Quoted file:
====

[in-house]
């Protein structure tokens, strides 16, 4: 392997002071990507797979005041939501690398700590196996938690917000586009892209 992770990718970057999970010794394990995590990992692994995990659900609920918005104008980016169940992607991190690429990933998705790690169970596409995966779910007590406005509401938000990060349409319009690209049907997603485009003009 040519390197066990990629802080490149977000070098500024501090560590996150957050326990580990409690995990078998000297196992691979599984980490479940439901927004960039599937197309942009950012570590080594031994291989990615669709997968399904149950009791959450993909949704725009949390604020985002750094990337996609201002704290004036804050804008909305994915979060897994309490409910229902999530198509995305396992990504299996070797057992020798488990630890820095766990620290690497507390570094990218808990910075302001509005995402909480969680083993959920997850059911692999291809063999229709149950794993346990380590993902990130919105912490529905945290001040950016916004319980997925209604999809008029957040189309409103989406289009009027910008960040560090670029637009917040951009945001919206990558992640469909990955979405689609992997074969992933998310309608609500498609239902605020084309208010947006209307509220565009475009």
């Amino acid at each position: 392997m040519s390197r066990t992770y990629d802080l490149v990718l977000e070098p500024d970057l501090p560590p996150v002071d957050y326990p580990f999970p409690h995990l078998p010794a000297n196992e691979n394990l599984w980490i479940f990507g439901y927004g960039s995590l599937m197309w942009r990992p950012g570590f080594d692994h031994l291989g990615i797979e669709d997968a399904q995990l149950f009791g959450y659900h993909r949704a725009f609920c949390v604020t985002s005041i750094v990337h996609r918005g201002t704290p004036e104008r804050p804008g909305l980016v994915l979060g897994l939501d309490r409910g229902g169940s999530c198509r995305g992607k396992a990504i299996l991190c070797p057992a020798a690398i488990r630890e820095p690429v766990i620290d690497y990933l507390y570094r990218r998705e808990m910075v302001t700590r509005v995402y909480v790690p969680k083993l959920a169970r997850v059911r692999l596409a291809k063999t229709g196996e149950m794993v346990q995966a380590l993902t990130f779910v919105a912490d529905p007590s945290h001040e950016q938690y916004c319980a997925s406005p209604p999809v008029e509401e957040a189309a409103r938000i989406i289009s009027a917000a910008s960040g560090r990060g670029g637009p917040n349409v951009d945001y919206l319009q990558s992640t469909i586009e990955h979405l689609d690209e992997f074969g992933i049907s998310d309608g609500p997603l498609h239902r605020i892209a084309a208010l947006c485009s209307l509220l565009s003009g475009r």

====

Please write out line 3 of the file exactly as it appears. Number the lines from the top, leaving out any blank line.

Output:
């Amino acid at each position: 392997m040519s390197r066990t992770y990629d802080l490149v990718l977000e070098p500024d970057l501090p560590p996150v002071d957050y326990p580990f999970p409690h995990l078998p010794a000297n196992e691979n394990l599984w980490i479940f990507g439901y927004g960039s995590l599937m197309w942009r990992p950012g570590f080594d692994h031994l291989g990615i797979e669709d997968a399904q995990l149950f009791g959450y659900h993909r949704a725009f609920c949390v604020t985002s005041i750094v990337h996609r918005g201002t704290p004036e104008r804050p804008g909305l980016v994915l979060g897994l939501d309490r409910g229902g169940s999530c198509r995305g992607k396992a990504i299996l991190c070797p057992a020798a690398i488990r630890e820095p690429v766990i620290d690497y990933l507390y570094r990218r998705e808990m910075v302001t700590r509005v995402y909480v790690p969680k083993l959920a169970r997850v059911r692999l596409a291809k063999t229709g196996e149950m794993v346990q995966a380590l993902t990130f779910v919105a912490d529905p007590s945290h001040e950016q938690y916004c319980a997925s406005p209604p999809v008029e509401e957040a189309a409103r938000i989406i289009s009027a917000a910008s960040g560090r990060g670029g637009p917040n349409v951009d945001y919206l319009q990558s992640t469909i586009e990955h979405l689609d690209e992997f074969g992933i049907s998310d309608g609500p997603l498609h239902r605020i892209a084309a208010l947006c485009s209307l509220l565009s003009g475009r």